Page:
What Is The Gut-Brain Axis?

Gut Brain Axis Eli Brecher Nutritionist

Gut Brain Axis Eli Brecher Nutritionist

Have you heard of the Gut-Brain Axis? ⁠🧠 ⁠ ⁠

We’ve all experienced that feeling when we’re nervous: an upcoming exam, a presentation at work or even those butterflies in our stomach before a first date. This is the gut-brain axis at play. Those “butterflies” show that our brain and digestive system are directly connected to each other, so when we’re stressed, our gut is affected too.

In this blog post, you will learn:
👉🏼 why the gut is our “second brain” ⁠
👉🏼 how the gut and brain are connected⁠
👉🏼 what a “gut feeling” really is⁠

Do you struggle with digestive issues and want to improve your gut health? Head to Consultations to see how I can help you start your journey to the healthiest version of yourself today!


What is the Gut-Brain Axis?

The gut-brain axis is the bi-directional (two-way) communication between the enteric nervous system, which is found in the lining of the gut, and the central nervous system (the brain). The gut and the brain communicate with each other all day long, sending signals in both directions – from the gut to the brain and from the brain to the gut.

The gut and brain are physically connected via nerves such as the vagus nerve. They are also chemically connected via neurotransmitters such as serotonin (known as the “happy hormone”), as over 90% of our serotonin is produced in the gut. They also communicate via the immune system (through pattern recognition receptors) as well as the endocrine system and the HPA axis.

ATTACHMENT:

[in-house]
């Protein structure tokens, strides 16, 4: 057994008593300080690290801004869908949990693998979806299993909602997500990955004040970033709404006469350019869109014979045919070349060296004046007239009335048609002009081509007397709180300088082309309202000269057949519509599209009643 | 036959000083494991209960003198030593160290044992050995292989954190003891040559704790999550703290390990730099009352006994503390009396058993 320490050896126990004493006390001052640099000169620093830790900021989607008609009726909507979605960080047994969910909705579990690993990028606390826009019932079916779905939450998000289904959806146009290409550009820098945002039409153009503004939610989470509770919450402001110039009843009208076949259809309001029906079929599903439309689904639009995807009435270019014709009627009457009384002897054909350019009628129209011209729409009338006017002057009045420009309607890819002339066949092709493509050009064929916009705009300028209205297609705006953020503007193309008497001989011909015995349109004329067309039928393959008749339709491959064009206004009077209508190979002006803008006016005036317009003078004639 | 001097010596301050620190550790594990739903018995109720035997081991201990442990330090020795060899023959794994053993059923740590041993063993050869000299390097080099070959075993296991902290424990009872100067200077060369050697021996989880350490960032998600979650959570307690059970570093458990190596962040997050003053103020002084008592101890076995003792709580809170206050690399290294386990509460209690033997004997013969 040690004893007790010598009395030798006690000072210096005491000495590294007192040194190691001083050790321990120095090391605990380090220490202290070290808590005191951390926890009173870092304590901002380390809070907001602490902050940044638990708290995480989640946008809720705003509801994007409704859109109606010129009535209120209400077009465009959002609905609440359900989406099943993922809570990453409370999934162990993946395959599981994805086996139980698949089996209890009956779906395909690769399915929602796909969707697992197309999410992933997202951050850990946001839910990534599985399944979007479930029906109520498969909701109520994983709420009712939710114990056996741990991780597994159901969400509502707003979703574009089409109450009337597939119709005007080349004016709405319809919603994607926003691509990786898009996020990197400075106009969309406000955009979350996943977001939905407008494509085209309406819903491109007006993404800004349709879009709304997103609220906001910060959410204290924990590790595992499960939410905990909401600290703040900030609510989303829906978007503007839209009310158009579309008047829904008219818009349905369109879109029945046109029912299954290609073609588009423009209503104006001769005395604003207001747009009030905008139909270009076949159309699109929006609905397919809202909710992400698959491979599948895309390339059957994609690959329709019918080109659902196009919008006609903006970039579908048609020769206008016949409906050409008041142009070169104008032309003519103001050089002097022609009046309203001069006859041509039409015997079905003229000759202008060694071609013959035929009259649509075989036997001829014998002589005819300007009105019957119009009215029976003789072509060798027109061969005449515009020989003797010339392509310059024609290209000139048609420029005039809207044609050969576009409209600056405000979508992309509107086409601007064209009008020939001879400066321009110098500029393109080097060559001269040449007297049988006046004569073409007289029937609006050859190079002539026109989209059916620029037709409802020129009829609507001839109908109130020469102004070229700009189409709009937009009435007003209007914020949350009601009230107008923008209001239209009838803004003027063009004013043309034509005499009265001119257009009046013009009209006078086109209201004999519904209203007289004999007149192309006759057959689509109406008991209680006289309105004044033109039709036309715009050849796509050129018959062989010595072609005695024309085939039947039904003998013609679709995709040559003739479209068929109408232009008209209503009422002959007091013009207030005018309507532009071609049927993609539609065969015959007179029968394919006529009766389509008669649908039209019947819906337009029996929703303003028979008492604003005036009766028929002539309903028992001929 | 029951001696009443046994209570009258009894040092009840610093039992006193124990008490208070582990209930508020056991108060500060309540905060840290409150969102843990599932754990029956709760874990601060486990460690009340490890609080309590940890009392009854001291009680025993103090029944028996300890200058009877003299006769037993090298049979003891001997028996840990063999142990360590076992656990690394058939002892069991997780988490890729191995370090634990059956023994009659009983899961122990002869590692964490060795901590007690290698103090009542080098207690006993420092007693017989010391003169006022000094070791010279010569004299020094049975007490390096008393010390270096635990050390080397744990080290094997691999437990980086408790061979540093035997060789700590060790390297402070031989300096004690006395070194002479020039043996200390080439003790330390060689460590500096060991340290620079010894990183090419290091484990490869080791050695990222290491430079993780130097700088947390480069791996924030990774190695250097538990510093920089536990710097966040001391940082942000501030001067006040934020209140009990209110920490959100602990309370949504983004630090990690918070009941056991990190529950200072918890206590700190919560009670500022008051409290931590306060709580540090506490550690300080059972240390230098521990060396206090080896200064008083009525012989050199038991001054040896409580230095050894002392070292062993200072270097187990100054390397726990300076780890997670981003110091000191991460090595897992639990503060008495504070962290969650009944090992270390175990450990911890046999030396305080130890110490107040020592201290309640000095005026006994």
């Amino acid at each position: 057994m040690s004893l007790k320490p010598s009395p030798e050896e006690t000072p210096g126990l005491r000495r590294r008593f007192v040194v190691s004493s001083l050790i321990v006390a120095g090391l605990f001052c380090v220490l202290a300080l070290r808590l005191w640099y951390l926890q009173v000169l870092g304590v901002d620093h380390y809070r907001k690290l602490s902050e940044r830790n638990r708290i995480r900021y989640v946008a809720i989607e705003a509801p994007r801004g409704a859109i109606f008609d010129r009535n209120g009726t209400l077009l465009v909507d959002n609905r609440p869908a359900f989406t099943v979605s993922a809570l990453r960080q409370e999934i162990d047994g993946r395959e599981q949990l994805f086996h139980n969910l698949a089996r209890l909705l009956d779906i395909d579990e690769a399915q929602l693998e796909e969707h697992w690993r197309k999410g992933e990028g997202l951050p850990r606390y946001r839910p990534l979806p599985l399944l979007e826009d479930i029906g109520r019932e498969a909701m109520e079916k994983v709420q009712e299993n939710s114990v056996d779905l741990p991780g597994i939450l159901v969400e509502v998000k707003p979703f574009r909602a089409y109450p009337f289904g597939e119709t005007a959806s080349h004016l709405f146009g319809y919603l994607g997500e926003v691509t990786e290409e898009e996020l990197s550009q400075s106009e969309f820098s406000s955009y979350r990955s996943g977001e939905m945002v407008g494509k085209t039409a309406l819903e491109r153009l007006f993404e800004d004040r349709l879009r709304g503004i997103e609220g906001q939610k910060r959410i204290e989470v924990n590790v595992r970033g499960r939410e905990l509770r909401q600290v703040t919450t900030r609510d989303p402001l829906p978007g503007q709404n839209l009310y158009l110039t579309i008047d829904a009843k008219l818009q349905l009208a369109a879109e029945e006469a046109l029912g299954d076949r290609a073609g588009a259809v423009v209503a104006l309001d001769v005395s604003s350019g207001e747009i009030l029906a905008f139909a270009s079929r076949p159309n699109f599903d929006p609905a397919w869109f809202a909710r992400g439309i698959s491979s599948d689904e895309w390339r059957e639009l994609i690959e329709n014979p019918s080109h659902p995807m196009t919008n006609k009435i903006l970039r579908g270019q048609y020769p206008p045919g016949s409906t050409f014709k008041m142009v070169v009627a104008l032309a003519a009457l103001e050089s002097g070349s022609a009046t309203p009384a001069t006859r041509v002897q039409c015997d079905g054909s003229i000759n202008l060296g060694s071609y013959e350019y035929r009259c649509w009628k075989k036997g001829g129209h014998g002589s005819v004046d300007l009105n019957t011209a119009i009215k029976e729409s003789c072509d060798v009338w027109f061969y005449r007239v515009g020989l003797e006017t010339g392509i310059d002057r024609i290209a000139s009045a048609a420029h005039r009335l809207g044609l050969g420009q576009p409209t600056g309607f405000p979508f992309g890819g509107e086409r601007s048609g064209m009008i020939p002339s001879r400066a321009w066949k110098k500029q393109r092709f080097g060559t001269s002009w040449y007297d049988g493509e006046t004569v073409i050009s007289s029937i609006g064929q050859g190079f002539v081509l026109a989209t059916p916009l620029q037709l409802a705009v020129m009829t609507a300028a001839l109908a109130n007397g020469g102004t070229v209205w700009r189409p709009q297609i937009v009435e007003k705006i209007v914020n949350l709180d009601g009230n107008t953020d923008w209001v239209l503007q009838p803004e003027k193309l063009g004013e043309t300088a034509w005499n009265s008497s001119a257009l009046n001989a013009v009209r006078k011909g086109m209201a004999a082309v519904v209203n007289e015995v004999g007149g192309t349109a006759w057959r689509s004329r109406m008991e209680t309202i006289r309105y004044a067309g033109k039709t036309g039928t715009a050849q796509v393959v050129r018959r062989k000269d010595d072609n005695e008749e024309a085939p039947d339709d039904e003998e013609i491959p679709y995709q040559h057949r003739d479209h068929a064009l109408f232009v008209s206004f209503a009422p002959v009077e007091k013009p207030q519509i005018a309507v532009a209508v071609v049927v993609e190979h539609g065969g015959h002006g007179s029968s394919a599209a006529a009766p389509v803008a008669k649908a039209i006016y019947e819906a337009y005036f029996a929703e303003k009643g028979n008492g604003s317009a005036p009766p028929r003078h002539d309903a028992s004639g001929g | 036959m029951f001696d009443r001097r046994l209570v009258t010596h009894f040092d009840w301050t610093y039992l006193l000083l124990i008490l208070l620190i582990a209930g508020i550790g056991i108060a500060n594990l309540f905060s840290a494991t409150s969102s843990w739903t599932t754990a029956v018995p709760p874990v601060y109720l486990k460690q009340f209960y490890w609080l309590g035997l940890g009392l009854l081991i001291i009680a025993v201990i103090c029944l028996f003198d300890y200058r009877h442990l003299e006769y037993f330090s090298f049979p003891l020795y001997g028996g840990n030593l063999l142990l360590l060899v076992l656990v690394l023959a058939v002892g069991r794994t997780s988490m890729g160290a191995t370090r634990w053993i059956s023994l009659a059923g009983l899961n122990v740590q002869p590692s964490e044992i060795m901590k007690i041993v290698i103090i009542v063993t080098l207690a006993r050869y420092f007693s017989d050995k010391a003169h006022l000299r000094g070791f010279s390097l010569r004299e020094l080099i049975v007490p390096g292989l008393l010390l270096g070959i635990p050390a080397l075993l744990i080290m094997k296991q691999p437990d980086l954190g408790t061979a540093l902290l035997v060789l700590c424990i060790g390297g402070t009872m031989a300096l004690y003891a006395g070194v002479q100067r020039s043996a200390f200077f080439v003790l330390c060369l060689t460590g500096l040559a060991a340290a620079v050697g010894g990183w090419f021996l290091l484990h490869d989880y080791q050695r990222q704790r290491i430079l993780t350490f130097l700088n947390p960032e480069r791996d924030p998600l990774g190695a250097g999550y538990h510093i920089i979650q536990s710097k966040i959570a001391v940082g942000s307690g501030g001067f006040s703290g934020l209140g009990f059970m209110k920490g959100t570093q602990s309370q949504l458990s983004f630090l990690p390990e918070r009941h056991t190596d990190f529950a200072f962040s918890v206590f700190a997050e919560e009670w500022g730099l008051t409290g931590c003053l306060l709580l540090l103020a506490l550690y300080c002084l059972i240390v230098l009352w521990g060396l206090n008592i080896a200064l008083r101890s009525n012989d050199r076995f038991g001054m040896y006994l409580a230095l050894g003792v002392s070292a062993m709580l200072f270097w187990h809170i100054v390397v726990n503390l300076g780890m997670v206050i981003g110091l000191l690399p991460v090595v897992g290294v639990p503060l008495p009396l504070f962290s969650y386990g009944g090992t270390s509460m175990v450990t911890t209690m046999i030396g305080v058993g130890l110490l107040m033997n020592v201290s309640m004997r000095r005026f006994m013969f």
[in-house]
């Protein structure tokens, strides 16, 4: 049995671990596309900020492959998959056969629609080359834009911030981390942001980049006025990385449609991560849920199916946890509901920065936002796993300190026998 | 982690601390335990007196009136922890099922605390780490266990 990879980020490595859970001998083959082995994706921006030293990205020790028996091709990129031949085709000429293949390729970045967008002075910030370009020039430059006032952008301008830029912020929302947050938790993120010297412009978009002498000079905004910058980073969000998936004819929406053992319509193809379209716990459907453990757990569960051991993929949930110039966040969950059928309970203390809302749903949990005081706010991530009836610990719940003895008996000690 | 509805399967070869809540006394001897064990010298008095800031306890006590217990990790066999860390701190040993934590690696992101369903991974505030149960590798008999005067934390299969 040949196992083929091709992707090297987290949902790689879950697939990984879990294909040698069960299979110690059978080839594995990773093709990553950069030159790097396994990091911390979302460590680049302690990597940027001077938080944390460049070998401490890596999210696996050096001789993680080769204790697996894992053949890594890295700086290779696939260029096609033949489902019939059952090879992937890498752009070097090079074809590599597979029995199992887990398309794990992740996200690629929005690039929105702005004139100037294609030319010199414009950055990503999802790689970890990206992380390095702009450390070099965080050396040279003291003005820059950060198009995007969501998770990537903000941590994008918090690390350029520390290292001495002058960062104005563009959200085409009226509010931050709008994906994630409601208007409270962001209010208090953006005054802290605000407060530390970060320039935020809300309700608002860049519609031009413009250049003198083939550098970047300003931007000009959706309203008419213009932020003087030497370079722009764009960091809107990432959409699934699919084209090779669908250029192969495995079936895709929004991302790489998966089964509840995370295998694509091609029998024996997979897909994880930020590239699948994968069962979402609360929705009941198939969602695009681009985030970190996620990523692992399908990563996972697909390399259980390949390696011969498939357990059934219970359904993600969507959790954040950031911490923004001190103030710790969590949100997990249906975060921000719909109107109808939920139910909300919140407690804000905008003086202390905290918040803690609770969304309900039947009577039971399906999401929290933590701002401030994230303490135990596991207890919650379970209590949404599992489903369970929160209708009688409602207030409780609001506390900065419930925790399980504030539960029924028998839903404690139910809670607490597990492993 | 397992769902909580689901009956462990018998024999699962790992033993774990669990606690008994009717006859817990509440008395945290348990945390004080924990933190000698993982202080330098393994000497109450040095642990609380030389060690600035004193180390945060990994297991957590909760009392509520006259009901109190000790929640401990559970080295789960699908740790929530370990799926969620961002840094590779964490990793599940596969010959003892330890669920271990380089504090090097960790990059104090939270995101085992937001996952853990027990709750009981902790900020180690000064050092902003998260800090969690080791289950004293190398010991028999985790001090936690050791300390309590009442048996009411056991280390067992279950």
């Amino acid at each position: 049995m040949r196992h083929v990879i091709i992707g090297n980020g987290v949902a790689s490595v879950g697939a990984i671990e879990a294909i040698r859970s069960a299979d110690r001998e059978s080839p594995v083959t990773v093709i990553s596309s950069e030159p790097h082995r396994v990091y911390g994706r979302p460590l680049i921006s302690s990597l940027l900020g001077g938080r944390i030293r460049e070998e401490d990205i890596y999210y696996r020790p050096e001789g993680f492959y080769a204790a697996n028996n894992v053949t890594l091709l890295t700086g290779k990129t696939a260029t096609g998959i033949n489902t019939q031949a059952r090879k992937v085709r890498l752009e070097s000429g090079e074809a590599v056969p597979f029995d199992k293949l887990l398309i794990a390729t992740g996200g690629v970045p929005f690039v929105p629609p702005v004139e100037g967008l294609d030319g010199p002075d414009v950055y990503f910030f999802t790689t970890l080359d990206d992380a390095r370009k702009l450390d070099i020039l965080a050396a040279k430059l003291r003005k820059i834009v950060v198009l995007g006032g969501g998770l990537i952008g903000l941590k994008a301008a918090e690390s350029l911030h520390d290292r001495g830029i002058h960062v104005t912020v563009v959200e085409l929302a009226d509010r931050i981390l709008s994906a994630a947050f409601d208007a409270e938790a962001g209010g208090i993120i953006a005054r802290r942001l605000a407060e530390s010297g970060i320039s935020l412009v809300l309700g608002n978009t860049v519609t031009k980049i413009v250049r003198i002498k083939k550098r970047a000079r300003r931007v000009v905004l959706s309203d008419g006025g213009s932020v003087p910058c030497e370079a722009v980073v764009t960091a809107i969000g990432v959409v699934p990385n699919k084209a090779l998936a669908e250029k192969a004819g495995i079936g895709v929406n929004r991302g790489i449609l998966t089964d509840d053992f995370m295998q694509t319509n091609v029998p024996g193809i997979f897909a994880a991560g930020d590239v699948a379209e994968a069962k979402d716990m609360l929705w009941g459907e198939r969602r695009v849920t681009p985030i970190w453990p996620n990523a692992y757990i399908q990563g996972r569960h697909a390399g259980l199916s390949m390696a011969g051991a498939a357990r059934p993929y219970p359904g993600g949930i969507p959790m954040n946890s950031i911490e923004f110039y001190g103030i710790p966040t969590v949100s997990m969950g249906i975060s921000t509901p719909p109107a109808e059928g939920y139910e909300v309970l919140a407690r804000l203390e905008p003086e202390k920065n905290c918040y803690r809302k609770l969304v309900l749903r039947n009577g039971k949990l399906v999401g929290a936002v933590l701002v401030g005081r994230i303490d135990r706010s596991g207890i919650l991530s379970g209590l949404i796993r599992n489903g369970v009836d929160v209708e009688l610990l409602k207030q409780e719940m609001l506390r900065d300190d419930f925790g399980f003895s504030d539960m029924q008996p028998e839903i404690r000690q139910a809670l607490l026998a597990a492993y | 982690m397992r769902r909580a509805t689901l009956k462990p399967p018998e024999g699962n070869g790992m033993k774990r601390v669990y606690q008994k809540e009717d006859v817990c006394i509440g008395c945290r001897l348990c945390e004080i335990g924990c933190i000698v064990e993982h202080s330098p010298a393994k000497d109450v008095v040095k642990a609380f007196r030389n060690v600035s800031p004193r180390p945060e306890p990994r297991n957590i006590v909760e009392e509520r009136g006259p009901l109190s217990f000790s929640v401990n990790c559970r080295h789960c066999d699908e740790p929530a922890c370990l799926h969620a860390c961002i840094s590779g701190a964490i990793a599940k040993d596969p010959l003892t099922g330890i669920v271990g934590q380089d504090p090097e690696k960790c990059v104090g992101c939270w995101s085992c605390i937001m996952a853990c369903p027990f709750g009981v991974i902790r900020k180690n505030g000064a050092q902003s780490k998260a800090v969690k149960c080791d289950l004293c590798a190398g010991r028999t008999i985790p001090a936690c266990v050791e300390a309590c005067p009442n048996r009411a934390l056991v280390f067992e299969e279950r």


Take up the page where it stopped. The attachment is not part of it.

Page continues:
Gut Brain Axis Eli Brecher Nutritionist


The Second Brain

The gut is often referred to as the “second brain” because it has a nervous system with more neurotransmitters than the brain’s central nervous system. When we feel stressed, our brain activates the sympathetic nervous system, which is known as the “flight-or-fight” response. This prepares the body to protect itself against imminent danger (like running away from  a grizzly bear) by conserving functions that aren’t immediately necessary for survival, and that includes digestion.

The gut-brain axis explains why stress can cause digestive problems, like a stomach ache, nausea or heartburn. It also explains why those with gut issues like irritable bowel syndrome (IBS) may experience feelings of anxiety and depression – because it works both ways.


What About the Gut Microbiome?

The gut microbiome is the collection of trillions of bacteria, fungi and viruses that live inside your gut. Recent research suggests that the gut microbiome plays a role in the gut-brain axis, which is why it has become known as the microbiota-gut-brain axis.

The exact mechanisms through which the gut microbiota and the brain communicate are not yet clear. One way that they communicate is through neurotransmitters and metabolites produced by the gut microbiome, which communicate with the brain via the vagus nerve.


Gut Brain Axis Eli Brecher Nutritionist


While research is still emerging, we can use what we know about the gut-brain axis to support functional gut disorders like irritable bowel syndrome (IBS), as well as mental disorders including depression.

Every case is different, which is why I take a personalised approach with all of my 1:1 clients and tailor each nutrition plan and supplement recommendation to their unique needs and goals.


This is just a small insight into the types of things I discuss with my 1:1 clients. If you’re interested in working together to optimise your nutrition, transform your gut health and elevate your quality of life, please get in contact via Consultations or book in for a FREE call


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Check out my other nutrition-related blog posts below:




Clapp M et al. (2017) Gut Microbiota’s Effect on Mental Health: The Gut-Brain Axis. Clin. Pract; 7, 131-136

Farzi A, Fröhlich EE and Holzer P. (2018) Gut Microbiota and the Neuroendocrine System. Neurotherapeutics; 15(1):5-22

Wang HX and Wang YP. (2016) Gut Microbiota-brain Axis. Chin Med J; 5;129(19):2373-80